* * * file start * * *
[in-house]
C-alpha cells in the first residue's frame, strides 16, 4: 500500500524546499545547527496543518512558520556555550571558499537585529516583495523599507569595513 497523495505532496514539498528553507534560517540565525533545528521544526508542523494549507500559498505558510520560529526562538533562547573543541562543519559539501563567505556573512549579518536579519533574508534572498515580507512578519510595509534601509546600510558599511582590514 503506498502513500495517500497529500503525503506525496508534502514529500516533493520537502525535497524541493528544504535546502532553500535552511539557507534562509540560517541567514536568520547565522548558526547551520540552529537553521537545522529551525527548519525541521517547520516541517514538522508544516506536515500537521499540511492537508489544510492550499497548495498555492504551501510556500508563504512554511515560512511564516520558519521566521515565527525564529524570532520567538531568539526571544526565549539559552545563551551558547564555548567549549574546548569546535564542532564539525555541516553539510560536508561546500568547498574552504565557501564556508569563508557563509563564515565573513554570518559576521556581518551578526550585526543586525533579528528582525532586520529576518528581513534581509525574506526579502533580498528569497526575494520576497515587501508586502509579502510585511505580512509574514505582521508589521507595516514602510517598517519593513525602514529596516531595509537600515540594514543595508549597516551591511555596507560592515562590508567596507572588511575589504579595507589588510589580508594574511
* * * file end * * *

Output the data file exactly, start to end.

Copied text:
[in-house]
C-alpha cells in the first residue's frame, strides 16, 4: 500500500524546499545547527496543518512558520556555550571558499537585529516583495523599507569595513 497523495505532496514539498528553507534560517540565525533545528521544526508542523494549507500559498505558510520560529526562538533562547573543541562543519559539501563567505556573512549579518536579519533574508534572498515580507512578519510595509534601509546600510558599511582590514 503506498502513500495517500497529500503525503506525496508534502514529500516533493520537502525535497524541493528544504535546502532553500535552511539557507534562509540560517541567514536568520547565522548558526547551520540552529537553521537545522529551525527548519525541521517547520516541517514538522508544516506536515500537521499540511492537508489544510492550499497548495498555492504551501510556500508563504512554511515560512511564516520558519521566521515565527525564529524570532520567538531568539526571544526565549539559552545563551551558547564555548567549549574546548569546535564542532564539525555541516553539510560536508561546500568547498574552504565557501564556508569563508557563509563564515565573513554570518559576521556581518551578526550585526543586525533579528528582525532586520529576518528581513534581509525574506526579502533580498528569497526575494520576497515587501508586502509579502510585511505580512509574514505582521508589521507595516514602510517598517519593513525602514529596516531595509537600515540594514543595508549597516551591511555596507560592515562590508567596507572588511575589504579595507589588510589580508594574511